The receptionist was a soft-spoken woman (not the one who laughed at us on the phone) who found our reservation online (actually, I believe, from an e-mail) but still made Laura fill out her information on a piece of paper. As Laura was writing out her payment and contact information with a pen, I let my eyes unpack the place in which we’d be unpacking. I noticed I, Robot playing on the TV in the lobby which was otherwise decked out in plenty of wildlife paintings and antlers.
Looking down a ramp within a few paces of the front desk, there was the dining area with bay-view windows of rolling Kentucky hills.
Maybe this place is quite nice after all, I thought.
As the thought came into my mind, so did the image of a character I would soon find to be integral to this tale. A woman with a purposeful walk and authoritarian voice drenched in a Southern-drawl strode up the ramp declaring “dinner is prepared, ready, and waiting in the dining room.” Like a tornado, it seemed as soon as she blew in, she blew out.
Before exploring the matter more, we went up to our room to unload. We walked up one flight of stairs (no elevator here) and unlocked the first room on our right with one of the two old-fashioned, mismatched keys meant for this very room.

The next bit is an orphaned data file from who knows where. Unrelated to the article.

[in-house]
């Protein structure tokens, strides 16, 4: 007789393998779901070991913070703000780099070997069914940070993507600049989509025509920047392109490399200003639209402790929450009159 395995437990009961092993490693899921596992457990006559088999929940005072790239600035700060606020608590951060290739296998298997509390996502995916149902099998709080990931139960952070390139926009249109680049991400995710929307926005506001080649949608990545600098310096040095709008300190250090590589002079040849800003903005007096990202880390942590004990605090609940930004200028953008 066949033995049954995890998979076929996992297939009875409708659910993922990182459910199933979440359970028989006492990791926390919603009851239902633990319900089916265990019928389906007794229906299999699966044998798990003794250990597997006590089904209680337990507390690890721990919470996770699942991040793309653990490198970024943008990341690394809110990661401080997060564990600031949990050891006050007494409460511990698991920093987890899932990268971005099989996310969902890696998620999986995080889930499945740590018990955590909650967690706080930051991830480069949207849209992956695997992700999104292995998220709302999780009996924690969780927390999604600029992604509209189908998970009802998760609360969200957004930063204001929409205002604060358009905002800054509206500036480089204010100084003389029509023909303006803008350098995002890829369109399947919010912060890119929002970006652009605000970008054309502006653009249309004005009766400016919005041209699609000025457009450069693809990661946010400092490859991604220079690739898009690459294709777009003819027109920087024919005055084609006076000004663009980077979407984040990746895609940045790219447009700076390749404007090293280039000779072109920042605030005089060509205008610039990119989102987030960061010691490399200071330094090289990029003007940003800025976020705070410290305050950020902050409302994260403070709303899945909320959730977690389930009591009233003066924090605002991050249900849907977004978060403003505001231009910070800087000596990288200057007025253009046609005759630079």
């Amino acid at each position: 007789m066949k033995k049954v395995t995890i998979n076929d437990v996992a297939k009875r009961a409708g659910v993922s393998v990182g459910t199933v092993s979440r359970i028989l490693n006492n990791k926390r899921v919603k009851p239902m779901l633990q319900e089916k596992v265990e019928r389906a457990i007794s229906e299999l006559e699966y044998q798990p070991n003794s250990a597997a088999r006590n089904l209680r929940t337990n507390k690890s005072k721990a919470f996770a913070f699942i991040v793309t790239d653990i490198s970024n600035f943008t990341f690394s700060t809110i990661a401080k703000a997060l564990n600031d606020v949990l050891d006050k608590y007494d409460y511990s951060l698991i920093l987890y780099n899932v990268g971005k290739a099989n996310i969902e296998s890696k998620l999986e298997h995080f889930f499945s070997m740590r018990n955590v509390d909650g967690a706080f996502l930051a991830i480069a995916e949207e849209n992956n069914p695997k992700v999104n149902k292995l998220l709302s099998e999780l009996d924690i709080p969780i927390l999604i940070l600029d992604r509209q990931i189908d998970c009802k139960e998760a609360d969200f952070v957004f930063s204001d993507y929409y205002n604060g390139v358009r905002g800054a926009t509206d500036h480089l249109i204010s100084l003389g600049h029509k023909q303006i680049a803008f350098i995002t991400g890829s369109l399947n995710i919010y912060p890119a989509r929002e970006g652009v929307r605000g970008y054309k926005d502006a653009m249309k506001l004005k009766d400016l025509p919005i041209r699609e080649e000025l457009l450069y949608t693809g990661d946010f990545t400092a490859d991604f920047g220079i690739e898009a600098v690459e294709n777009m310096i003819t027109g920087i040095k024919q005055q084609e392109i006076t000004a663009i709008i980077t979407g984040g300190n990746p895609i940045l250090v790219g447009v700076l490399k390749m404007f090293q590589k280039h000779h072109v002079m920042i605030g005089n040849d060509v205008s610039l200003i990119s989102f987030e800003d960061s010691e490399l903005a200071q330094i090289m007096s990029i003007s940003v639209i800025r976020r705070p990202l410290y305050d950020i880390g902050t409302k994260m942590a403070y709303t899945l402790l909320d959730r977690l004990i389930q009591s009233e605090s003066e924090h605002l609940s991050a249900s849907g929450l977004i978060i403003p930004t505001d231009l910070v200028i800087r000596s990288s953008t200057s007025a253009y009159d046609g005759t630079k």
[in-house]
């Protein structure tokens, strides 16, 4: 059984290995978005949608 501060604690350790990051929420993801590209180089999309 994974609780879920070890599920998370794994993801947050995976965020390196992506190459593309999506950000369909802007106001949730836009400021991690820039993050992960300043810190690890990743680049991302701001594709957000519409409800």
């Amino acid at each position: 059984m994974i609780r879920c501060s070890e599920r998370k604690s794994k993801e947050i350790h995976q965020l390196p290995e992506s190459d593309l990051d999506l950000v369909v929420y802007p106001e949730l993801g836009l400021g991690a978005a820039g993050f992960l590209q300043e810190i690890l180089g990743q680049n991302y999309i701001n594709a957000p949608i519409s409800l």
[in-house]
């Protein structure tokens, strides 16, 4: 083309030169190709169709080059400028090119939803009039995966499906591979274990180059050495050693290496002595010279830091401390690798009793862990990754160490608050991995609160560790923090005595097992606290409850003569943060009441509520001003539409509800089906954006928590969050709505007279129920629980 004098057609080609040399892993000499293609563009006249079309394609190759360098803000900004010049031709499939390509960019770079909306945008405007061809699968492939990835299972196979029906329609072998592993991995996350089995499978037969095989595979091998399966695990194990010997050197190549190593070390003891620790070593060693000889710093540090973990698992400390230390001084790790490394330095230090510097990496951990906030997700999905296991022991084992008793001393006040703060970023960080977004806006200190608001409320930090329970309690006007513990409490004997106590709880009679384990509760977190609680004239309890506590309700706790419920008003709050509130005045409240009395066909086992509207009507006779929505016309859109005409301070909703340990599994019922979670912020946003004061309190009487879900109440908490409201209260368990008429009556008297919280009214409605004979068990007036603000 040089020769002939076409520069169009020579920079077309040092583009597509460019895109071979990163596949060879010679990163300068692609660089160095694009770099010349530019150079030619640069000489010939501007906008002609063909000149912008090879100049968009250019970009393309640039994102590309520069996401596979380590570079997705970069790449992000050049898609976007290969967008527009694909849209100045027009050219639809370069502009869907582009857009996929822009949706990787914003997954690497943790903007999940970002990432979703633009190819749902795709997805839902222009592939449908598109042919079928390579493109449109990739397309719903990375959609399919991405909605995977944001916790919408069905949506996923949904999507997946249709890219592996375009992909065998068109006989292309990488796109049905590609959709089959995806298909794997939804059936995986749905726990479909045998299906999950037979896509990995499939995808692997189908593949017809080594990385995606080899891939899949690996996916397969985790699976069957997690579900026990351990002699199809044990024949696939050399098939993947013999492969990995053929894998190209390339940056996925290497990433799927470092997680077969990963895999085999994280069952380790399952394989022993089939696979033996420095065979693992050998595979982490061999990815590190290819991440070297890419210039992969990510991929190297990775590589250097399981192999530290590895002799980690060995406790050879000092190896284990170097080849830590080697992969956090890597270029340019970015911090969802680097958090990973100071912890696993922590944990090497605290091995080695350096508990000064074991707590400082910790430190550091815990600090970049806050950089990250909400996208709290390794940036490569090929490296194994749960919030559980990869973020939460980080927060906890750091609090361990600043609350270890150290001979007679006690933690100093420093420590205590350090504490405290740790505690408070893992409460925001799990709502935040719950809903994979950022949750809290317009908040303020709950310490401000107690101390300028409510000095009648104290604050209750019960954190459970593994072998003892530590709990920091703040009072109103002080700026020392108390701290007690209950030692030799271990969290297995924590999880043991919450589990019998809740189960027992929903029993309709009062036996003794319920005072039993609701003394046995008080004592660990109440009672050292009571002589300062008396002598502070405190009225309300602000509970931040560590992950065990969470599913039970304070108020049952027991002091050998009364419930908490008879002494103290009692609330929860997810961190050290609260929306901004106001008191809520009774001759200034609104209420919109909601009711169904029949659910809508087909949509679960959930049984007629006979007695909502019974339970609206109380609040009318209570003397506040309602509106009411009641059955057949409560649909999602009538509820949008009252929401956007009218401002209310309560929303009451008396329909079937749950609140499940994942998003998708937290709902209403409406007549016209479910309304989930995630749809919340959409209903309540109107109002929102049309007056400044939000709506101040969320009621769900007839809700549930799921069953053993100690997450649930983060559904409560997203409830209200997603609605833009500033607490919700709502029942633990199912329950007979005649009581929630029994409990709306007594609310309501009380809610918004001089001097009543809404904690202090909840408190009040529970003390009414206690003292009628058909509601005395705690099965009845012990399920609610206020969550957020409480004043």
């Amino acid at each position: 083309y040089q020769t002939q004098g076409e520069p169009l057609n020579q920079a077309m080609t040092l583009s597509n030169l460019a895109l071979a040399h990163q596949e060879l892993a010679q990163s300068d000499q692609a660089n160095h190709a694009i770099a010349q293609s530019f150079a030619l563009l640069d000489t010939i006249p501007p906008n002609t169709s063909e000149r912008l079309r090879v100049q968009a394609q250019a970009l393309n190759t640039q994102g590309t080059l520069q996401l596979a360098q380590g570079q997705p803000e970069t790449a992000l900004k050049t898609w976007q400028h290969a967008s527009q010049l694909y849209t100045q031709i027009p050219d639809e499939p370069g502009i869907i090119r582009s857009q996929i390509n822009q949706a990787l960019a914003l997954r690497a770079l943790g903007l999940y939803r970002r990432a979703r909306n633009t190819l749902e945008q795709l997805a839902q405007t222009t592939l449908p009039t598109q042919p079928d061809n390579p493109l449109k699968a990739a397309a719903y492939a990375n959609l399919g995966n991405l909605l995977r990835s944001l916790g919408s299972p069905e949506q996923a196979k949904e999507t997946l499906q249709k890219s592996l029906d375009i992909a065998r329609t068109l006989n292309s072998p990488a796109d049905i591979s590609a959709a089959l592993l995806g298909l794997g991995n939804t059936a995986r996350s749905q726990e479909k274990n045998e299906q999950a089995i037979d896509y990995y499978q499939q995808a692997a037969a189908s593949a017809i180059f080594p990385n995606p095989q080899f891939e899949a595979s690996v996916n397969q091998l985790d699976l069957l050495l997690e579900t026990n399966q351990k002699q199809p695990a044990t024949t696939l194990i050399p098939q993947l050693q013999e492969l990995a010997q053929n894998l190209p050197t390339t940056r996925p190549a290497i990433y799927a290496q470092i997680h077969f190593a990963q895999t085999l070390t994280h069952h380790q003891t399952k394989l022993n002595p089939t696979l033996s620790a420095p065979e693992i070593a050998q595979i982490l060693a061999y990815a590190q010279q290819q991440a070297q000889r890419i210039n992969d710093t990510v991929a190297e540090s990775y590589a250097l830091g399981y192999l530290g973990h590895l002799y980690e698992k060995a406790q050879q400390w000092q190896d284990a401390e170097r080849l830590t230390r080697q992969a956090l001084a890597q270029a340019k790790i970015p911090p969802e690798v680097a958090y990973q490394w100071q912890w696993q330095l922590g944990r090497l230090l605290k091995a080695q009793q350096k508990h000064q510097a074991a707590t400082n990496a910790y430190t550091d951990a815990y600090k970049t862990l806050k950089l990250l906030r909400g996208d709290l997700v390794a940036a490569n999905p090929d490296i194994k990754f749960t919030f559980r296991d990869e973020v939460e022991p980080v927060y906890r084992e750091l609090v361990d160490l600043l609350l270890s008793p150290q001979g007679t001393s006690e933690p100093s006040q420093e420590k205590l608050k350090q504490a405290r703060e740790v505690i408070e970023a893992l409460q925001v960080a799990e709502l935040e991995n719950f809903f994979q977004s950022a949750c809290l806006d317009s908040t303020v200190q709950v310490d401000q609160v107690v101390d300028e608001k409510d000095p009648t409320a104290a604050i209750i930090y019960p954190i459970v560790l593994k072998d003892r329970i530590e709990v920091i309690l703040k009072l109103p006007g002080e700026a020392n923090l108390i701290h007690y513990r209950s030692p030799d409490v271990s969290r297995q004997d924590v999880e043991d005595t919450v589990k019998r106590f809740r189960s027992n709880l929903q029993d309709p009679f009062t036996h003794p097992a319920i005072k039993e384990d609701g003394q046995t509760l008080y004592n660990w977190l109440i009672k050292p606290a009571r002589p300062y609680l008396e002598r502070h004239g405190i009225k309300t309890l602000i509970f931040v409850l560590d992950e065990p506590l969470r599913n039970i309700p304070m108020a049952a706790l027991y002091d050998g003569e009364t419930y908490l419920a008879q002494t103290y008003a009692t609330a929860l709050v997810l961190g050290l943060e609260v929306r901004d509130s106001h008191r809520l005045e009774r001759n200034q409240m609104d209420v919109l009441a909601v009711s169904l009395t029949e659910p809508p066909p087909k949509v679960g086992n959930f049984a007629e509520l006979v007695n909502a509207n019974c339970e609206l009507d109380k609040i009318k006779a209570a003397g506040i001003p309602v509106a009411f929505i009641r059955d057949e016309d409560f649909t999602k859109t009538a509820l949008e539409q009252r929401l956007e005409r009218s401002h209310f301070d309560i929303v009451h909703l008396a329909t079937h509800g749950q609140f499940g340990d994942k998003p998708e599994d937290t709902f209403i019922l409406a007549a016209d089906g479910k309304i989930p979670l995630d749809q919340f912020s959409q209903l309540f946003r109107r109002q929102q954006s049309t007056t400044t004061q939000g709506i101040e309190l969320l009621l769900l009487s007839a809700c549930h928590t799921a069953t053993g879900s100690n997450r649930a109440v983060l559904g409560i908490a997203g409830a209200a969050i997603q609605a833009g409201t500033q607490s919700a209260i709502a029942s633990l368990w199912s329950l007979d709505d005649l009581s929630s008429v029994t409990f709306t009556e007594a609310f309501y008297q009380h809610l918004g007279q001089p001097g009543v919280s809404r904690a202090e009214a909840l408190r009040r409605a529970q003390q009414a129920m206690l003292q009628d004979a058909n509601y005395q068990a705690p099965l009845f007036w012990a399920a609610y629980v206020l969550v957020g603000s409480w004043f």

The room, to me, bared an uncanny resemblance to that of the Great Northern in Twin Peaks (an observation that I tried to share with other guests we encountered but never seemed to truly land). The bathroom was plain and had a sign declaring that any damage to linens would result in penalization. I couldn’t quite imagine what type of calamity could possibly be carried out on the linens to warrant a sign like this.
Then I saw the shower; there was a bulky, industrial dispenser with instructions on the front for washing both hair and body with the same radioactive-blue soap. To that, I thought to myself, you’ll have to shoot me first.
The opposite door to the balcony, we also realized, was on the side of the building which faced back from whence we came. We could keep an eye on our U-Haul in a sea of blacktop, but not much else.